We like a good starfighter, and here’s an absolute belter of a model from [email protected]. The brutal and unusual shaping catches the eye, but look closely and you’ll also see some great details — a sweet double cockpit, functional-looking greebling and textures, and restrained-yet-effective use of color.
The “hero shot” with the planet backdrop is smart, but check out the rear view for close-up action on all those lovely engine details…
Aaron Dayman and Pascal have collaborated on this brilliant little asymmetrical space fighter:
The model is Aaron’s and shows a great approach to variable geometry. The off-centred cockpit and unbalanced wing design are excellent touches amidst the usual conventions and colors of Classic Space building. And Pascal’s trademark photo-editing skills are put to effective use with the background and engine flares. A brilliant little model, presented with style — exactly what we like to see around here.
First up, Moko with a beautiful little space crawler decked out in Classic Space livery. What’s not to love here? Trans-yellow windows, blue and gray color-scheme, black and yellow striping, and even the red and green lights in appropriate positions — this model follows all the “rules” for Classic Space building, but still manages to look fresh and interesting.
And then we have Jason Briscoe‘s latest, a tanker truck in M-Tron colors. This is a great little model, and despite being built in an “old” LEGO theme, it makes interesting use of the some of the newest LEGO parts. Check out the Nexo Knight shields as plating and mech torso pieces as greebling. Really good work.
Ever wonder what Benny the Spaceman’s house looks like? Well wonder no longer because Wayne Yeh has built the home of everyone’s favorite side-character from The Lego Movie. It’s blue and grey, of course, and filled with lots of classic space details including: a bacta-tank-like shower, a space toilet, a flat-screen, glass television, a greebled surround-sound system (or is that a space-lamp?), some kind of liquid food machine, and plenty of tiny habitats for growing food. What else could a Master Builder like Benny ask for?
Proving all previous astronomers wrong, in the year 2116 it is discovered that the moon actually *is* made of cheese …at least under the surface. Builder Galaktek is here to help though, having constructed a booming mining industry; one that utilizes cranes, cargo ships and chainsaws to extract the precious substance. The most useful mining tools however are the Moon Indigenous Cheese Eaters (or MICE for short) who sniff out the best pockets of yellowy goodness. Now we just need a planet made of macaroni noodles and we’re good to go!
A couple of excellent microscale Star Trek spaceships for you. First up, this recreation of the classic Enterprise by hachiroku24 — a lovely little model elevated with some excellent photography…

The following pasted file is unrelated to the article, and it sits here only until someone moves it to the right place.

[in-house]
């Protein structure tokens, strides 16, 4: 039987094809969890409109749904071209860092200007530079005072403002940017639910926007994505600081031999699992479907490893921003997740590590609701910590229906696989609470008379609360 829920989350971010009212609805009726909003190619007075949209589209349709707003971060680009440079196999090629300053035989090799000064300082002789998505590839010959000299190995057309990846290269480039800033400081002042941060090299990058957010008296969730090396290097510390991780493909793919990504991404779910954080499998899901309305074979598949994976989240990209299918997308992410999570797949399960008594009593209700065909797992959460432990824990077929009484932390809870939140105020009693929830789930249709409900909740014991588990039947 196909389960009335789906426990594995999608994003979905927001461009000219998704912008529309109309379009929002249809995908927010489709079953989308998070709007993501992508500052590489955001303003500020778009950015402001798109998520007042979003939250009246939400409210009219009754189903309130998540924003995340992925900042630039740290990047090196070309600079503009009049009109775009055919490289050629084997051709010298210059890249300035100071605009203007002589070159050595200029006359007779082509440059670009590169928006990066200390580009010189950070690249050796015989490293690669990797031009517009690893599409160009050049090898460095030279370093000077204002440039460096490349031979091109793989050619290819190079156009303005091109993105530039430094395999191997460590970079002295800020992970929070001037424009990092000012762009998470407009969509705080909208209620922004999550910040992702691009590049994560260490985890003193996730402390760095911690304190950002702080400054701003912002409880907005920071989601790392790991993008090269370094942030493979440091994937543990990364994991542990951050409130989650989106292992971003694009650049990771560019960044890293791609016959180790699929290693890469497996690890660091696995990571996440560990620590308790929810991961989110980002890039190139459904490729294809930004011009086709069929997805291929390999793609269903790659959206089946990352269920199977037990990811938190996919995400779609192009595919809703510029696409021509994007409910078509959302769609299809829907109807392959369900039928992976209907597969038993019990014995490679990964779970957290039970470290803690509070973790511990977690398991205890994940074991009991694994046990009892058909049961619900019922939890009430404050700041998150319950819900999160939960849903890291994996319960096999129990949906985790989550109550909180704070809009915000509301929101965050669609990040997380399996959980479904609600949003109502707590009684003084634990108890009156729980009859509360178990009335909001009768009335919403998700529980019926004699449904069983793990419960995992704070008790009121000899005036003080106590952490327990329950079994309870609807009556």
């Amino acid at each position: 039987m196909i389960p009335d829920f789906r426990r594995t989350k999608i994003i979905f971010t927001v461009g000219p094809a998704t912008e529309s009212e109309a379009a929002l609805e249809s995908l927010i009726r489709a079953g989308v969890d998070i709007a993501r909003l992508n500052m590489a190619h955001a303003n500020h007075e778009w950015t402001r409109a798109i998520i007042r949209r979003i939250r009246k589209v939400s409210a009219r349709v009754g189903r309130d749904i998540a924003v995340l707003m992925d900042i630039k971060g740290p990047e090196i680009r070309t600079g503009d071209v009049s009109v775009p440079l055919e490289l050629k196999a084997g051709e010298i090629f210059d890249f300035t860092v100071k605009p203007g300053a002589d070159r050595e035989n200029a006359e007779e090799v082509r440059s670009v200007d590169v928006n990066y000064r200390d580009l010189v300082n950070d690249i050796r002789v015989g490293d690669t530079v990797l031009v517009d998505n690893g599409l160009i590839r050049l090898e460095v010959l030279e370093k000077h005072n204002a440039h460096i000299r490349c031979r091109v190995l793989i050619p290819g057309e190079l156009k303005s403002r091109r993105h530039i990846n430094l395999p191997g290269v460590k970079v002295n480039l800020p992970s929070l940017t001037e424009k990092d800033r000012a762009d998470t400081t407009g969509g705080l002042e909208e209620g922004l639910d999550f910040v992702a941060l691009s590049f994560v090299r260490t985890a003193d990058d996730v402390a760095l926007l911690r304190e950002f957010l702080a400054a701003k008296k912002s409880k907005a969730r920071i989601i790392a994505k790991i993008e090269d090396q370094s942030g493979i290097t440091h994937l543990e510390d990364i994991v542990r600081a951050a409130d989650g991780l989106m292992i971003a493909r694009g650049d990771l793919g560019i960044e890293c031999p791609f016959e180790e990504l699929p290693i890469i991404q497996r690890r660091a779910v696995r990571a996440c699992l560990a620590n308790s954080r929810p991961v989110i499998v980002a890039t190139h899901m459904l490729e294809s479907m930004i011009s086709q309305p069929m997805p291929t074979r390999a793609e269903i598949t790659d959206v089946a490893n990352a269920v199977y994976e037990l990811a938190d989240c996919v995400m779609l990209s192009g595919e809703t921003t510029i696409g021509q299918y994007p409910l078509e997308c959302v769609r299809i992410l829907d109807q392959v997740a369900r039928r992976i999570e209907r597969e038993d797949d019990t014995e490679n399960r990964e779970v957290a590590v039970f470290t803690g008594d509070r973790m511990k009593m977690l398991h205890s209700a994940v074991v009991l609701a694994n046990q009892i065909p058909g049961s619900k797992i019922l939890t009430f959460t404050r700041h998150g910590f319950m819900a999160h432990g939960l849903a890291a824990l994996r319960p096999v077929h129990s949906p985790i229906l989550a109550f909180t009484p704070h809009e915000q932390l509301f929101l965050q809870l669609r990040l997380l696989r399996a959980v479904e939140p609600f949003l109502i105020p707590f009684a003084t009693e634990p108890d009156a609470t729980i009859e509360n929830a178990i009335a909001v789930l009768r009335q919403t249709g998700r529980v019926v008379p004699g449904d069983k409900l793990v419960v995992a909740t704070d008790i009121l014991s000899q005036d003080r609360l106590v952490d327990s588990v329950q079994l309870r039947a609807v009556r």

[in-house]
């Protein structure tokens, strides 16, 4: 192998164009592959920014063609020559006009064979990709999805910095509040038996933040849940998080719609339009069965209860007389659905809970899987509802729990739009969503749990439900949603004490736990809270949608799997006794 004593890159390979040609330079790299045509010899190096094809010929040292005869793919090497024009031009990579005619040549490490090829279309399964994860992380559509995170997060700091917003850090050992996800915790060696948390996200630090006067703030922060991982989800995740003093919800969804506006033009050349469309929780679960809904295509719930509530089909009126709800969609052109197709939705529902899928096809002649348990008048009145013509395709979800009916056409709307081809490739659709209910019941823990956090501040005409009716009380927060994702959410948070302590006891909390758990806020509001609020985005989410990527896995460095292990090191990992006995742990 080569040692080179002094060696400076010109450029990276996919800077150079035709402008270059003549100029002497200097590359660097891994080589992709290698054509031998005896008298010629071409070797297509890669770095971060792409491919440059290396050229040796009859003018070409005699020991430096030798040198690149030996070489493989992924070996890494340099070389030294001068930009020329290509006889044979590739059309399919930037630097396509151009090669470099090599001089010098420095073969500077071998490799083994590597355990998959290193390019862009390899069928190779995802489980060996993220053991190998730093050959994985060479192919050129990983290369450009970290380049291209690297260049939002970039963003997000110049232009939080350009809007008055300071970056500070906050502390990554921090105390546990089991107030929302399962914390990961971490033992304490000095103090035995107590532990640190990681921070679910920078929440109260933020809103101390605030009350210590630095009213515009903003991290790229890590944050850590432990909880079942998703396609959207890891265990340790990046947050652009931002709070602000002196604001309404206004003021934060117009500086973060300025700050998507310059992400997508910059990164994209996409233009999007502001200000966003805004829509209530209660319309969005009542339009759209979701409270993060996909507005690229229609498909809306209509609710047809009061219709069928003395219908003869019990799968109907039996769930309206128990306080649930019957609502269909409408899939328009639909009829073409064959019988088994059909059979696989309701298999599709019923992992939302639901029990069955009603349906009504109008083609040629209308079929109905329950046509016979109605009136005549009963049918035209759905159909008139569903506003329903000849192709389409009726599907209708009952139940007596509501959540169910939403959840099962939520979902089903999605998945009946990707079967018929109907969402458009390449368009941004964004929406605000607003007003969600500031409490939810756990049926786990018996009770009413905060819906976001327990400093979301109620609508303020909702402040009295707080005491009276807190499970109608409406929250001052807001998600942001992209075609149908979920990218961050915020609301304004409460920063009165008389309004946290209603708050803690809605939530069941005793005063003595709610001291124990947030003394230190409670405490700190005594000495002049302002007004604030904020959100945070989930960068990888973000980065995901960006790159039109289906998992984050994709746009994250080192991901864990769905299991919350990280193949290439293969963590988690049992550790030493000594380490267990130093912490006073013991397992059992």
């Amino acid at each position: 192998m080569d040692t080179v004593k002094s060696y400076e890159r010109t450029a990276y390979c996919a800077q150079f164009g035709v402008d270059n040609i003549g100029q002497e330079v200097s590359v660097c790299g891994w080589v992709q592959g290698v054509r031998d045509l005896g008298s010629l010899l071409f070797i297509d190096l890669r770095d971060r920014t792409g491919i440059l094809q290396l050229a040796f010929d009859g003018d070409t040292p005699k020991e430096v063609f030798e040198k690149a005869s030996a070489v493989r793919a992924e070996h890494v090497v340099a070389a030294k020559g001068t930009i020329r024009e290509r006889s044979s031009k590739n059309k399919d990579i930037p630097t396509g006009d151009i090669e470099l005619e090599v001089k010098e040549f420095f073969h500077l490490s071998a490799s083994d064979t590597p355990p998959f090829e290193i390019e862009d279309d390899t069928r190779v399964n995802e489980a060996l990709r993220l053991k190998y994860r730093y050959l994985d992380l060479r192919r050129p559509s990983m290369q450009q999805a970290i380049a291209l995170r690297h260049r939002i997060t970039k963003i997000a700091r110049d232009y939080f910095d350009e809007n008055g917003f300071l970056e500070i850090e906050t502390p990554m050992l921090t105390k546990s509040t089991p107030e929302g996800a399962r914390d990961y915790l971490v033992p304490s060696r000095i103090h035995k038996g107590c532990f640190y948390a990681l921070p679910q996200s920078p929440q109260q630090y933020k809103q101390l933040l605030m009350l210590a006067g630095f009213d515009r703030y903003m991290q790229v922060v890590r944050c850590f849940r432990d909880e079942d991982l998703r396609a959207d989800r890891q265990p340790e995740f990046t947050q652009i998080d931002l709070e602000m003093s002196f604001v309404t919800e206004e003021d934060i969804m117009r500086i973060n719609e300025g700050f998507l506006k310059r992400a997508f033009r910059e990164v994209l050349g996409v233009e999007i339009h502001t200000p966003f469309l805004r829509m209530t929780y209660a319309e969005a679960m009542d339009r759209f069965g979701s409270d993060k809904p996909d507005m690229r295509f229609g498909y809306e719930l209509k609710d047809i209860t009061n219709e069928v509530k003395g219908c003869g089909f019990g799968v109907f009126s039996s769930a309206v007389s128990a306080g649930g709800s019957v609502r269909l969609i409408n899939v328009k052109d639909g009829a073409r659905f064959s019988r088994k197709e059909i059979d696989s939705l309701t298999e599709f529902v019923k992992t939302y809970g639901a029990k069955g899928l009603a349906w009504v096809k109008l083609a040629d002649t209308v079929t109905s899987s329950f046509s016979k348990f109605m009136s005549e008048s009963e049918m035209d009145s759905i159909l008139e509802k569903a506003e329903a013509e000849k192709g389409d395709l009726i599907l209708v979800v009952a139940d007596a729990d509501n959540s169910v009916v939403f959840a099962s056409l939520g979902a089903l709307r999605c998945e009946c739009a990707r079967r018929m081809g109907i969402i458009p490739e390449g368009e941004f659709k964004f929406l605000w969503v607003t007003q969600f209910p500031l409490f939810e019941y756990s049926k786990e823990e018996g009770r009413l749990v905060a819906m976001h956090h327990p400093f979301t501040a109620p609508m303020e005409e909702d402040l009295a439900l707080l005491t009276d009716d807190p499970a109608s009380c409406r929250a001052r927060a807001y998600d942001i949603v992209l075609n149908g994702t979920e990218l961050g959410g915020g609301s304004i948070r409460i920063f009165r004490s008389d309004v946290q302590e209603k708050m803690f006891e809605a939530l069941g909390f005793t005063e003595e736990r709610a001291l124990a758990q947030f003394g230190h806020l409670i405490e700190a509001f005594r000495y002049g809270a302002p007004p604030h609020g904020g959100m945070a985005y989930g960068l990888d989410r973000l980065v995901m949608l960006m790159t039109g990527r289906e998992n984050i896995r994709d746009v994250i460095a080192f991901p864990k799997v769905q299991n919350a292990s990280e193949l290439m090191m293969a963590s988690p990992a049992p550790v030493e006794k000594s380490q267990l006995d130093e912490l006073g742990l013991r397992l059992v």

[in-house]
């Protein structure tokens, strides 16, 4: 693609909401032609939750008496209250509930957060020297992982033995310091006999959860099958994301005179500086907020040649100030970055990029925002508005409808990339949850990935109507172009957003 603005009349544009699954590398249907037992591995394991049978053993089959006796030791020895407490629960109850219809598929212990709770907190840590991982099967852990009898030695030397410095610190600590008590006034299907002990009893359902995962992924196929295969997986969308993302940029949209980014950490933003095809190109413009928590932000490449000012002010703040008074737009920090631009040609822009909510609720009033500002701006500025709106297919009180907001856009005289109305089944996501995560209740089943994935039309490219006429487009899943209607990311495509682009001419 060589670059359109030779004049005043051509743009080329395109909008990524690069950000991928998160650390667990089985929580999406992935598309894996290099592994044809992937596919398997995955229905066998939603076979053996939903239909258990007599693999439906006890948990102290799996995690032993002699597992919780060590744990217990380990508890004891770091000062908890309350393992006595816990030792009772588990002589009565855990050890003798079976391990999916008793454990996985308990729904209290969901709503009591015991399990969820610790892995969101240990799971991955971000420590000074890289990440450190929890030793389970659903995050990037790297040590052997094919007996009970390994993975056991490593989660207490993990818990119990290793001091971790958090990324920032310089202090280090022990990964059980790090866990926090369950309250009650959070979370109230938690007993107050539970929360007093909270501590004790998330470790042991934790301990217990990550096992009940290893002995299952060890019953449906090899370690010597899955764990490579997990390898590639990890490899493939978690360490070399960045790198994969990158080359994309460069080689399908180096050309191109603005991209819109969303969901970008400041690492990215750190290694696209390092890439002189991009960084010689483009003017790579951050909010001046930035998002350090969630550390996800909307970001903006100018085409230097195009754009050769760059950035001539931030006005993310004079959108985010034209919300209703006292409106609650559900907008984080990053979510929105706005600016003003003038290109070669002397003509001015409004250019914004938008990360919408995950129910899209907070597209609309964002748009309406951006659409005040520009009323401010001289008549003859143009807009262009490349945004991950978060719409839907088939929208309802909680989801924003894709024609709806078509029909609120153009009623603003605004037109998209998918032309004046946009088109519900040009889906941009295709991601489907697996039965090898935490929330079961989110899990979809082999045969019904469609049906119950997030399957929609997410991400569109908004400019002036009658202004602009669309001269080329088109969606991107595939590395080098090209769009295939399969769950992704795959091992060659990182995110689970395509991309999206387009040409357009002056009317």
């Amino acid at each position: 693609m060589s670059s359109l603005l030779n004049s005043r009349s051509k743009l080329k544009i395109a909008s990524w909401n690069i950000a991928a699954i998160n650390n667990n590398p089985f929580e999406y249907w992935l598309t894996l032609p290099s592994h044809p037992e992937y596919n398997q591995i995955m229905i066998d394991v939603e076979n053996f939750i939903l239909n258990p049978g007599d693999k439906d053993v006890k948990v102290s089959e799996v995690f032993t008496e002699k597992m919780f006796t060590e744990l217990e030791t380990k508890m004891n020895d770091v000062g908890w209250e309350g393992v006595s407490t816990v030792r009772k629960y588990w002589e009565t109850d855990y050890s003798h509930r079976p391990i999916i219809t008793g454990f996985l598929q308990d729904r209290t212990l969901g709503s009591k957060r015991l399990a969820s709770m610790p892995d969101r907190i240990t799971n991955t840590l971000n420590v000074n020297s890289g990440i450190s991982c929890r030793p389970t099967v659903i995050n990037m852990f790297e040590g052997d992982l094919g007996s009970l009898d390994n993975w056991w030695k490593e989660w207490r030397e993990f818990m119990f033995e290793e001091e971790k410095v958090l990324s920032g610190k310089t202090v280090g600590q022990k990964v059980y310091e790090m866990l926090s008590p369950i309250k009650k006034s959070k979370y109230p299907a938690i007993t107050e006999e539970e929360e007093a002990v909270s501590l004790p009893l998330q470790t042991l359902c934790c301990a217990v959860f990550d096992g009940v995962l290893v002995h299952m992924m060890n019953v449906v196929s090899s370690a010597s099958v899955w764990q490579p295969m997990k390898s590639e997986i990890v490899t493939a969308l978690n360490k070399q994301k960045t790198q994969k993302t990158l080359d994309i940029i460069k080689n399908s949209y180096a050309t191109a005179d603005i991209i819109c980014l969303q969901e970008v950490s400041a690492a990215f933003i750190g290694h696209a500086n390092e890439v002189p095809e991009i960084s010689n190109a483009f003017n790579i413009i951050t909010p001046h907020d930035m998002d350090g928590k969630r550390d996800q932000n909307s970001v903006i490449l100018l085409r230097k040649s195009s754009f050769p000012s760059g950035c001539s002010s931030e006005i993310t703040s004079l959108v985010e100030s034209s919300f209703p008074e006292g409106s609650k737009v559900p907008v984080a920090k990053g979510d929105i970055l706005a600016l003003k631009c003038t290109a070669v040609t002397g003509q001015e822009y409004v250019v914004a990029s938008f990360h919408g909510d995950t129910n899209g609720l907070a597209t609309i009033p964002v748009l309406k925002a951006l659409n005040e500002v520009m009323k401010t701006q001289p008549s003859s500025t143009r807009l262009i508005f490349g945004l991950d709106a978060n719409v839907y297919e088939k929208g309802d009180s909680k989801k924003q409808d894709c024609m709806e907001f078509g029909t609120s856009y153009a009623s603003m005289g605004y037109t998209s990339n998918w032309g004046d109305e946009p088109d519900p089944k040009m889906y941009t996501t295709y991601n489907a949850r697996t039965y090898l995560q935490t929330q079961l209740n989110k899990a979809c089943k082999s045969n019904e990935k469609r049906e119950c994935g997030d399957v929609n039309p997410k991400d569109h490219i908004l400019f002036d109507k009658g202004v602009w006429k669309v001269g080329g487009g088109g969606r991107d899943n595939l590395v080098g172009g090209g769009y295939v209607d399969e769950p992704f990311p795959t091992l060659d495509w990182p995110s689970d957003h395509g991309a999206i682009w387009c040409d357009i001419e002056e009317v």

And then there’s Ben Smith‘s cracking version of the Excelsior. If you fancy a go at building this little beautie for yourself, Ben’s been kind enough to provide the LDD file…
We had previously featured a version of the Ranger 1 spacecraft from Interstellar movie but that’s no reason to skip another flawless model. Riskjockey worked hard and made four versions of Ranger 1 until coming up with a satisfying result. The end model is quite big at approximately 31.20 centimeters or 39 LEGO studs. Therefore he managed to squeeze in many play features including a rear hatch, airlock doors, opening cockpit, personalized minifigures and decorated interior with reclinable chairs! Check out the whole set for more details!
A dropship is a fictional aerial transport vehicle featured frequently in science fiction and video games, and this is a fine example built by Horčik Designs. This particular dropship has aggressive shaping and plenty of weaponry to provide security. Horčik has clearly spent a great deal of time adding stickers to complete the look. The variety of slopes, curves and angles used is really very impressive.
Check out those sexy angles and the aggressive nose art…
You can see other views on Horčik’s VTOL dropship album on Flickr. A previous dropship blogged by TBB happens to be a favourite of mine and is also worth a look, the Syd Mead inspired dropship.
Karf Oolhu does it again with his unique blend of stripped-back style and clever parts usage. The little flyers are lovely, but the highlight of the show is the pyramid structure built with old-school printed logos.
Xenomurphy has been no stranger to the pages of The Brothers Brick in the last few months. We’ve been loving his LEGO versions of scenes from the Elder Scrolls Online. However, he also built this cracker of a diorama, based on an episode from Dr Who where the Doctor and Clara are miniaturized and end up inside a Dalek.
There’s some good greebling here, immediately identifiable as Dalek-style tech if you’re a fan of the show, and there’s an impressive sense of a wider space beyond the limits of the photo’s framing. All-in-all, this is excellent sci-fi building, and it’s great to see a Dr Who build which doesn’t rely on including a TARDIS.
jsnyder002 has built a fabulous microscale alien city, whose diminutive inhabitants are about to encounter a lumbering human space explorer…
The city tower architecture looks great with a variety of designs on show but remaining within a cohesive aesthetic and color scheme. And the use of binoculars for an elevated railway is inspired.
Just a short time ago The Brothers Brick hosted a rather tasty space inspired contest and the world was flooded with amazing futuristic eateries. While driving in too late for that contest, the Space Grinder 2900 ECO by Rat Dude has arrived from a future where food itself is a lot less appetizing than it is now. With a simple two point operating system, the Space Grinder 2900 ECO truly embodies the phrase “food on the go”.